Book Review, Space, ya retelling

Book Review | BRIGHTLY BURNING, by Alexa Donne

1review d


Brightly Burningby Alexa Donne

Publish Date: May 1, 2018
Published by: HMH Books for Young Readers
Pages: 391
Genre: YA Sci-Fi/Retelling
My Rating: ★★★★☆ (4 out of 5 stars)

**I received an egalley of this from the publisher through NetGalley in return for an honest review.**


Seventeen-year-old Stella Ainsley wants just one thing: to go somewhere—anywhere—else. Her home is a floundering spaceship that offers few prospects, having been orbiting an ice-encased Earth for two hundred years. When a private ship hires her as a governess, Stella jumps at the chance. The captain of the Rochester, nineteen-year-old Hugo Fairfax, is notorious throughout the fleet for being a moody recluse and a drunk. But with Stella he’s kind.

But the Rochester harbors secrets: Stella is certain someone is trying to kill Hugo, and the more she discovers, the more questions she has about his role in a conspiracy threatening the fleet.

My Review:

I’ll be honest, I was not entirely sure I was going to be interested enough in this to actually request it, but something about the idea of Jane Eyre in space had me intrigued and kept me thinking about it. Going into the retelling, I had only a vague remembrance of what happened in the original novel (having read it about 12 years ago…wow has it really been that long?) so I didn’t sit there and worry about comparing things to the original, which was sort of nice. From the start this book definitely pulled me in quickly and had me unable to put it down the whole time I was reading it.

I really enjoyed Stella as a character, despite some of her flaws. She is very friendly and caring, determined and bold, but does fail to question things that are happening around her sometimes. While her focus is mainly on the mystery of the Rochester and the man she is falling in love with, there are small things that pop up that also felt significant – such as the fact that ships in the fleet are eating vegetables that are no longer cultivated on the Stalwart, the farming ship from which Stella came. Eventually she does take notice of this, but only after everything else has come to a head. Still, she was overall an enjoyable character to read, one who did not want much out of life but got it all the same.

Then there is Hugo, the love interest. He’s definitely an interesting character, and I liked him and his blossoming relationship with Stella in the beginning. Despite their interactions lasting all of three months, the romance felt like it bloomed naturally between them. However, Hugo is also a major drama queen, and definitely created more issues than were necessary at times by being one. While I liked him a lot in the beginning, by the end I was only so-so about him because he allowed certain things to happen that could have easily been prevented, or took the blame when he should not have.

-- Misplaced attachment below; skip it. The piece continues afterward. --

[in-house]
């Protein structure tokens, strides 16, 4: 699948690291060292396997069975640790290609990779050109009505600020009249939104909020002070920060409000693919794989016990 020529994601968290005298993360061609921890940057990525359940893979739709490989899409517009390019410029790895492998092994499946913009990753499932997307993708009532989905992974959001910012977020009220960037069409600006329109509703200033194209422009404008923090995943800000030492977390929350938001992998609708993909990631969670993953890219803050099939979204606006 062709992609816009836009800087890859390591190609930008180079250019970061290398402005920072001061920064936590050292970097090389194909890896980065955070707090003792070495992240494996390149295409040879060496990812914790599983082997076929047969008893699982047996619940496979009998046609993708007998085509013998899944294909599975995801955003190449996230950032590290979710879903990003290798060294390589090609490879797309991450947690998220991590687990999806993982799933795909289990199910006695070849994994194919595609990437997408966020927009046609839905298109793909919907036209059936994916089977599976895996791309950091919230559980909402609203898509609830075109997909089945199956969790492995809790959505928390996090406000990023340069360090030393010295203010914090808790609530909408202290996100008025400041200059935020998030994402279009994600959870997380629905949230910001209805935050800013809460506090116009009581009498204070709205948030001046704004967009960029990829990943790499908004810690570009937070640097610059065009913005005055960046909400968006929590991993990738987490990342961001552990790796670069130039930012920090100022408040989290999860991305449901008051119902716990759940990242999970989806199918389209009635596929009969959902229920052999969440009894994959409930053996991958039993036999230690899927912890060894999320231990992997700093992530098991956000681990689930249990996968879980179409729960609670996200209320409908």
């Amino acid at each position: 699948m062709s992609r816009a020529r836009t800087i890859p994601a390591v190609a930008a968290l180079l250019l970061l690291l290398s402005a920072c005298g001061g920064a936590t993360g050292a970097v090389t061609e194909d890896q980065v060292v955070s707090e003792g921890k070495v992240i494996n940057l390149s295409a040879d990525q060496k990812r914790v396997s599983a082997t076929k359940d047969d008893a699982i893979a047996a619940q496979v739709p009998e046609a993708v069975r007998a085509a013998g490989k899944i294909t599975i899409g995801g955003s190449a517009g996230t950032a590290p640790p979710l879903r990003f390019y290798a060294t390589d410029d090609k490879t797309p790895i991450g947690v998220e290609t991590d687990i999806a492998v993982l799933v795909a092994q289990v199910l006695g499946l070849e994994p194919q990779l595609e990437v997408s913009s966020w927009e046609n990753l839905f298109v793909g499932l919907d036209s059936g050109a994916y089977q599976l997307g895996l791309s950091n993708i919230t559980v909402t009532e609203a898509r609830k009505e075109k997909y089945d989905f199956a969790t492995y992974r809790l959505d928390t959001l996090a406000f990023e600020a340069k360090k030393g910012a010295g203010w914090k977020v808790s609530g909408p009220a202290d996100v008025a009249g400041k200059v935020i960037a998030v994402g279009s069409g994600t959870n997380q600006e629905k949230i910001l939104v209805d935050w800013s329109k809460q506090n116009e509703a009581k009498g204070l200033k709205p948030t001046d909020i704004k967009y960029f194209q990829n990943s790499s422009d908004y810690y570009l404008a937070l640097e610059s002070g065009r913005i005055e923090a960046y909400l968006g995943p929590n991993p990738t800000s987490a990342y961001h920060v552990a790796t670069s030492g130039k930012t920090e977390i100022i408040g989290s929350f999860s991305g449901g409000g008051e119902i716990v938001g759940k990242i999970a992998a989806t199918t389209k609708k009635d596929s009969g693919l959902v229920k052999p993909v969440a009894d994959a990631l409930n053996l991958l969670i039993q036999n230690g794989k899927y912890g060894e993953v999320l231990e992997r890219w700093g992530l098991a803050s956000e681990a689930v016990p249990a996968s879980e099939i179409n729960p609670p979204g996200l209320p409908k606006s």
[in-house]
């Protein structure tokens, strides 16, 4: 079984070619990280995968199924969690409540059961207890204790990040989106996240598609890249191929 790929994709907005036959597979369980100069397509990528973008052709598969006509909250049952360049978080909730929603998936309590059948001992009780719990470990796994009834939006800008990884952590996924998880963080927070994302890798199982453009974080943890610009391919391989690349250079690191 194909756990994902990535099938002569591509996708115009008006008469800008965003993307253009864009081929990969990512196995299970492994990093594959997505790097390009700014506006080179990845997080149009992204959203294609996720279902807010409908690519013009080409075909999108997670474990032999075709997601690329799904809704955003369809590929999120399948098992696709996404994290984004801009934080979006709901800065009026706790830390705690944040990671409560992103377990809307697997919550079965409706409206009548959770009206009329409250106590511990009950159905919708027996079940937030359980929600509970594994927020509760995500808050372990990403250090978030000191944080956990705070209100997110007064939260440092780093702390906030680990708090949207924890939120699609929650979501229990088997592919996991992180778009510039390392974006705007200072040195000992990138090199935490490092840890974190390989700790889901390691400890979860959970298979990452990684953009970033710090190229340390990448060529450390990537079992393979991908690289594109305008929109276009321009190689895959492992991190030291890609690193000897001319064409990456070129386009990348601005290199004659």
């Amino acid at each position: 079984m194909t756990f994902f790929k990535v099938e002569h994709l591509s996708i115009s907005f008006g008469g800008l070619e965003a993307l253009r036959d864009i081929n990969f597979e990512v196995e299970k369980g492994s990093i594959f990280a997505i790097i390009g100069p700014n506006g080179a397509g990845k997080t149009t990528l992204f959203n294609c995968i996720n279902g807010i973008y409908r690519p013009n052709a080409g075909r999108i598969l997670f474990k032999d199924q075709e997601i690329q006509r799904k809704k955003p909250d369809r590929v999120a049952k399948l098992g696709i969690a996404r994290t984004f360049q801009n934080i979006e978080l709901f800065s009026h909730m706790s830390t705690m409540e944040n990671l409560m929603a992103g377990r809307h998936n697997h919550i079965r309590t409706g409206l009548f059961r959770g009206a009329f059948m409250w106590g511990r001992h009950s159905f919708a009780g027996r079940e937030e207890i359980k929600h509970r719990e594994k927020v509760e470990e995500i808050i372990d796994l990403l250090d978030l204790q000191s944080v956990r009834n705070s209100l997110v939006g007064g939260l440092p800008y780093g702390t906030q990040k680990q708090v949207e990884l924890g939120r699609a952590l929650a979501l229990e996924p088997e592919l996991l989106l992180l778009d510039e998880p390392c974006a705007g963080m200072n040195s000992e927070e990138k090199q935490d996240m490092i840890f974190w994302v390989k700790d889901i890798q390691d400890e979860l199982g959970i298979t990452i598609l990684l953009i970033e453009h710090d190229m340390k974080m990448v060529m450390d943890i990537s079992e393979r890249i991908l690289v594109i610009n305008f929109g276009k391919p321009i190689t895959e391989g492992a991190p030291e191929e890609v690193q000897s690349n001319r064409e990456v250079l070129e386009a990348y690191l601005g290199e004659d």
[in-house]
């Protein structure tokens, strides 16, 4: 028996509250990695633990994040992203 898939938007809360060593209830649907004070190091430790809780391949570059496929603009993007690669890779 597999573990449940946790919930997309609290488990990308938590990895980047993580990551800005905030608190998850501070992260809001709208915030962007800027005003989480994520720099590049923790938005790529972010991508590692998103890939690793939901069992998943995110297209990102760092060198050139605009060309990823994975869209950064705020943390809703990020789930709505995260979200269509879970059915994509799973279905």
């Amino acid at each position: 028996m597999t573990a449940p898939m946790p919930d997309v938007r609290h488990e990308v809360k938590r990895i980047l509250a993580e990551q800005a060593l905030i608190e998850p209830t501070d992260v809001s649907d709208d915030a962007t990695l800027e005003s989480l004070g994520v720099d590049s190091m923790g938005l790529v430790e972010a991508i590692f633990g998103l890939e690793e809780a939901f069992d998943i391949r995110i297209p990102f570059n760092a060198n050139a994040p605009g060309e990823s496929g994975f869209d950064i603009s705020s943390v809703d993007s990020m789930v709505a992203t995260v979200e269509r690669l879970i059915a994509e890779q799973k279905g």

As for the writing, it was very easy to fall into and enjoy. The pacing was wonderful for the first three quarters of the book, however, the ending jumped forward by such large chunks it felt a little jarring and incohesive with the rest of the story. After so much time spent with the little moments – Stella and Hugo reading together, the parties and poker games with the Ingrams – to just cut out chunks of time like that felt a little disappointing to me. I know that most of what happened during those missing scenes probably did not do much to help further the relationship between Stella and Hugo, which is the main focus of this story, but I still felt like I had missed something somehow.

The story being set in space was definitely interesting and made for a great retelling, but there were still some flaws to this. A lot of the scenes on the Rochester, for example, were so internalized and focused that sometimes I forgot that these people were on a ship in space, and not just sitting in a study reading books together. There was also the issue of the fact that, while the time period is supposed to be somewhere in the future, the mentality and social classicism still felt very much like the nineteenth century, with women being seen as less capable of certain tasks, and in the case of Bianca Ingram, just a thing to marry off to gain something in return. It made for a contrasting scene, since it was supposed to take place in the future, but still felt like it was somehow taking place in the past.

Still, I enjoyed reading it, and it definitely sucked me in easily. I thought Stella was a great character to read, definitely a change from other YA heroines, but not in a bad way. There were a few flaws with the writing and the setting of the time period, but overall it was just a nice and enjoyable read, and was a good retelling of such a classic into young adult literature.

Leave a Reply

Fill in your details below or click an icon to log in: Logo

You are commenting using your account. Log Out /  Change )

Google photo

You are commenting using your Google account. Log Out /  Change )

Twitter picture

You are commenting using your Twitter account. Log Out /  Change )

Facebook photo

You are commenting using your Facebook account. Log Out /  Change )

Connecting to %s

This site uses Akismet to reduce spam. Learn how your comment data is processed.